Starting with the discussion about "good" and "bad" sources of randomness in logic devices, we will compare the most common methods of randomness extraction: sampling of random signals vs counting of random events. Next, we will discuss importance of stochastic models of sources of randomness and of the generator itself in the context of security guarantees. Security will be leading evaluation criterion also in the remaining parts of the talk in which we will discuss the choice of embedded statistical tests. We will stress importance of evaluation of functionality and efficiency of the proposed embedded statistical tests. We will underline necessity of testing of the whole generator datapath, which is not explicitly required by current standards.

All along the talk, we will analyze the above mentioned problems from the point of view of the two current security standards in this domain: BSI AIS20/31 and NIST SP 800-90B.
Titouan Coladon, Ph. Elbaz-Vincent, Etienne Marcatel, Cyril Hugounenq

Hermitian fplll and applications
Titouan Coladon, Philippe Elbaz-Vincent and Cyril Hugounenq

MPHELL: a fast and robust library with unified arithmetic for elliptic curves cryptography

Abstract: We propose a new versatile ECC library based on unified arithmetics with a focus on protection against simple power analysis and an abstract layer for easy customisations. It has been extensively tested on x86-64, ARM 32bits and STM32 architectures and also in real-world applications.

Our library has the advantage to propose standard elliptic curves (all those from fips186-4) but gives also the possibility to use curves in different settings such as Weierstrass form in co-Z coordinates, Jacobi quartic or Edwards forms (as well as their associated conversions functions).

The number arithmetic used in MPHELL is inherited from GMP and has some improvement using Montgomery representation and windowing techniques.

Part of this library and the mathematics behind it were described in the thesis of Cornelie.

We present some comparative ECDSA signatures timings for different elliptic curves without taking into account specificity of the curves in our library (as opposed to OpenSSL for instance).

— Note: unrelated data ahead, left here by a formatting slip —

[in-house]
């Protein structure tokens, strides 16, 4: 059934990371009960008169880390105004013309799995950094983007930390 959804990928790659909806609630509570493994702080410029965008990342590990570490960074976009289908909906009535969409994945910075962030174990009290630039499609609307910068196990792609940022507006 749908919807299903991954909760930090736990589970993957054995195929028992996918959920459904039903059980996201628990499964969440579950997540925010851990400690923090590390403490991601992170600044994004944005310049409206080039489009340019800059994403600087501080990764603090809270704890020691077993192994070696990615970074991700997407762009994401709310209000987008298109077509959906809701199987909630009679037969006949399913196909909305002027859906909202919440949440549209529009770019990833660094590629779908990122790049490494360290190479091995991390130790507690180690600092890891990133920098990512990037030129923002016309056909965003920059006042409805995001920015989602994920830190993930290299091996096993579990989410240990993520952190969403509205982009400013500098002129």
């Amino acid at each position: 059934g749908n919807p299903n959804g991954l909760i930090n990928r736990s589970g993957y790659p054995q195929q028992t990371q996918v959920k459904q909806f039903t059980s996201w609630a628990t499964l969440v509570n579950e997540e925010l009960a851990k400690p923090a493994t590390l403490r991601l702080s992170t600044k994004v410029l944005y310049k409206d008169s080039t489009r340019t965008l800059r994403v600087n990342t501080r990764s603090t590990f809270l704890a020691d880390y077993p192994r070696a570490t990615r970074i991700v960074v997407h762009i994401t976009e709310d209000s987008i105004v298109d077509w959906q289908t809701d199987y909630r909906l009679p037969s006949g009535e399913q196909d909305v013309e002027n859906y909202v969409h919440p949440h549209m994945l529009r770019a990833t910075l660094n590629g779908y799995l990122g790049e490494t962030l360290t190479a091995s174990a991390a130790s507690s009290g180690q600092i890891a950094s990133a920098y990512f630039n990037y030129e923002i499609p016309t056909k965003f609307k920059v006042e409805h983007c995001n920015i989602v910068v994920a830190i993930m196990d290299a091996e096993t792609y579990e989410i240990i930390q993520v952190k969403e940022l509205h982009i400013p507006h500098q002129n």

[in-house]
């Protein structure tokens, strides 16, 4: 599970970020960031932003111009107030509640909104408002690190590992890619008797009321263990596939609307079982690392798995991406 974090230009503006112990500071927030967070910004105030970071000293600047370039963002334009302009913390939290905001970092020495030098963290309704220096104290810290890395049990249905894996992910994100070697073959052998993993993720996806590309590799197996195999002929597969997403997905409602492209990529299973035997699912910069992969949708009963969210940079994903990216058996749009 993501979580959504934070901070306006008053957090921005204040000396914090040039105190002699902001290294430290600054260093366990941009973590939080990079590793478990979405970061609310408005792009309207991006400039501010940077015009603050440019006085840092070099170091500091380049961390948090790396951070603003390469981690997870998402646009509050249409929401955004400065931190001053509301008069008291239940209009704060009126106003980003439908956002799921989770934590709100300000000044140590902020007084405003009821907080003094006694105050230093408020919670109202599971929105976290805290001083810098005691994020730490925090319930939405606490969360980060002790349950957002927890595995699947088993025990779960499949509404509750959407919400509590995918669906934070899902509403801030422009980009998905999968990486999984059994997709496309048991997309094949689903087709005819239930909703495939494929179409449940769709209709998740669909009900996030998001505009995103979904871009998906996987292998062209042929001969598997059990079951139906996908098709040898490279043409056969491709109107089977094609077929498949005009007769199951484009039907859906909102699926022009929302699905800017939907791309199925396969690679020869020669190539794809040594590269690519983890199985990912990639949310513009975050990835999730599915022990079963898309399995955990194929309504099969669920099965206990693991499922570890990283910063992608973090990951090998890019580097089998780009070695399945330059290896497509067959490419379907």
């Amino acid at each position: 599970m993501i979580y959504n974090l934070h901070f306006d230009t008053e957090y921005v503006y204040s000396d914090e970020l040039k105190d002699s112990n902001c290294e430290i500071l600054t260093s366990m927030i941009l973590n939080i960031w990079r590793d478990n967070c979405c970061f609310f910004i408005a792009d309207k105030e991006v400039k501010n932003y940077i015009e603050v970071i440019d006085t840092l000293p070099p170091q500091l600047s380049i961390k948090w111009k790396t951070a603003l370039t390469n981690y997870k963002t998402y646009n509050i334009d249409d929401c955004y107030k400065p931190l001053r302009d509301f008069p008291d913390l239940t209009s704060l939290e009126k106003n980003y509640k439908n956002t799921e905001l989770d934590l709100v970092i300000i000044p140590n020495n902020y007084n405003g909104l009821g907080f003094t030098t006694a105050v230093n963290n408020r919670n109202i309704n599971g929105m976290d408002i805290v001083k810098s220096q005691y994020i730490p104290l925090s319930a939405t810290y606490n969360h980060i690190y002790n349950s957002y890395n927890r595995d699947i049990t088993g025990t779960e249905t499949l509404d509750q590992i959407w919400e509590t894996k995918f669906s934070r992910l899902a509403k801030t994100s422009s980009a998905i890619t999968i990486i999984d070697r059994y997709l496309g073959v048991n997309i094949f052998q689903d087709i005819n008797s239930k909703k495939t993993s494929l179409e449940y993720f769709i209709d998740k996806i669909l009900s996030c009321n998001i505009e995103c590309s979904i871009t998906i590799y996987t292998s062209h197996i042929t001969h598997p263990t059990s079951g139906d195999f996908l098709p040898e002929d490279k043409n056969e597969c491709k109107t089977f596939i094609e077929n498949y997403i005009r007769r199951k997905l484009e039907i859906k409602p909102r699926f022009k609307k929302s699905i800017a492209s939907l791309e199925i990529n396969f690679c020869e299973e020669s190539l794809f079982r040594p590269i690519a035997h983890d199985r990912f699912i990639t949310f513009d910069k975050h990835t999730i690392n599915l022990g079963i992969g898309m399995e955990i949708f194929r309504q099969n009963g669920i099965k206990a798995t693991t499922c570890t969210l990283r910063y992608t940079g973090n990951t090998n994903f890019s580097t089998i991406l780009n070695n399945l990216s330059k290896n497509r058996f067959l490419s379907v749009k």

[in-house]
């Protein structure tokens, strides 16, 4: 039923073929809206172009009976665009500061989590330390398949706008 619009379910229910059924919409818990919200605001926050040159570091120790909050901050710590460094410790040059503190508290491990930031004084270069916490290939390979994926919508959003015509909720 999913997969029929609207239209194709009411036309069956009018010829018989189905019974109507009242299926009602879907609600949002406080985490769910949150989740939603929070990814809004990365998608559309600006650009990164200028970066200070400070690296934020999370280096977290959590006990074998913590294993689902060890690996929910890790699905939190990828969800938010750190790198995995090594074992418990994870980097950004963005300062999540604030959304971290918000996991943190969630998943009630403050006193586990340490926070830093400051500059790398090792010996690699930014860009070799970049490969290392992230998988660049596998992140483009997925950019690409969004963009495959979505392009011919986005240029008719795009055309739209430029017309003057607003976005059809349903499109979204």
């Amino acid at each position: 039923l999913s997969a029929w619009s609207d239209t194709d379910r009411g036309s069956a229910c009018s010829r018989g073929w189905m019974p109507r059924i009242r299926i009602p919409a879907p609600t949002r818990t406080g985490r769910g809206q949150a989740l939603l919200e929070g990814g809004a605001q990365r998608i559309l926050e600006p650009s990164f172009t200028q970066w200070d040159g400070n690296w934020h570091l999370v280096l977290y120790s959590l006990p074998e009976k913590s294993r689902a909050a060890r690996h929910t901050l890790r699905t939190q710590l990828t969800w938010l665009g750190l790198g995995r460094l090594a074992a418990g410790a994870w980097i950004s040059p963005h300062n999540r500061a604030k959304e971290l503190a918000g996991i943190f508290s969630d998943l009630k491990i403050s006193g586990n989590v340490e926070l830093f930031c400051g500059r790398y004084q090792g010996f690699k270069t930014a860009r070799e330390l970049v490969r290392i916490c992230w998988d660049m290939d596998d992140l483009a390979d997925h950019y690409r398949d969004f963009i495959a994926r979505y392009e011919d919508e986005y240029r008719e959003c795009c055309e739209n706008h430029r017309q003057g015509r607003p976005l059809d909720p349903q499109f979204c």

To illustrate the abstraction layer for ground fields and curves, we will also show implemantations based on randomized arithmetic.

Our library will be released under LGPL v3 This work is supported by ANR-15-IDEX-02, ANR ARRAND (ANR-15-CE39-0002) and SECURIOT-2-AAP FUI 23.

pdf available here
Philippe Elbaz-Vincent, Cyril Hugounenq and Sebastien Riou

SPAE: An authenticated encryption algorithms for low-cost embedded systems

Abstract: We propose a new block-cipher mode of operation, called SPAE, for authenticated encryption with associated data (AEAD). This mode is specifically designed toward embedded systems and industrial applications but is nevertheless patent-free. The algorithm has been developped to address the needs of a growing trend in IoT systems: storing an application processor's code and data on a low cost flash memory. Existing AEAD algorithms, such as OCB, GCM, CCM, EAX, SIV, provide the required functionality however in practice each of them suffer from various drawbacks for this particular use case.

SPAE is a generic construction around a block cipher providing both authentication and privacy in a single pass. We present also security statements that apply to this scheme responding to some industrial needs (in particular nonce misuse resistance). The cipher AES was used for concrete implementations and timings for several low-cost hardware platforms used in IoT industry show that AES-SPAE is over two times faster than AES-GCM.

pdf available here
Lucas Barthelemy

Binary Permutation Polynomial Inversion and Application to Obfuscation Techniques
Damien Vergnaud

Secure Outsourcing of Group Exponentiations

Abstract: Cryptographic operations are performed everywhere, from standard laptop to smart cards. Some devices computational resources can be very limited and it is natural to delegate costly operations to another device capable of carrying out cryptographic algorithms. In this setting, it is obviously important to ensure the limited device that the computation is carried out correctly and that the powerful device does not learn anything about what it is actually computing (including the secret inputs and outputs).

In this talk, we review the recent advances on secure outsourcing of group exponentiation (in groups of known prime order as well as in groups of unknown order). We notably present recent efficient constructions, cryptanalytic results and efficiency lower bounds.
Nadia El Mrabet

Randomness as countermeasures against Side Channel Attacks
Yssouf Dosso

Efficient and secure modular operations using the Polynomial Modular Number System, Part 1
Jeremy Marrez

Efficient and secure modular operations using the Polynomial Modular Number System, Part 2
Ph. Elbaz-Vincent and Mohamed Traoré

Generating RSA keys the wrong way!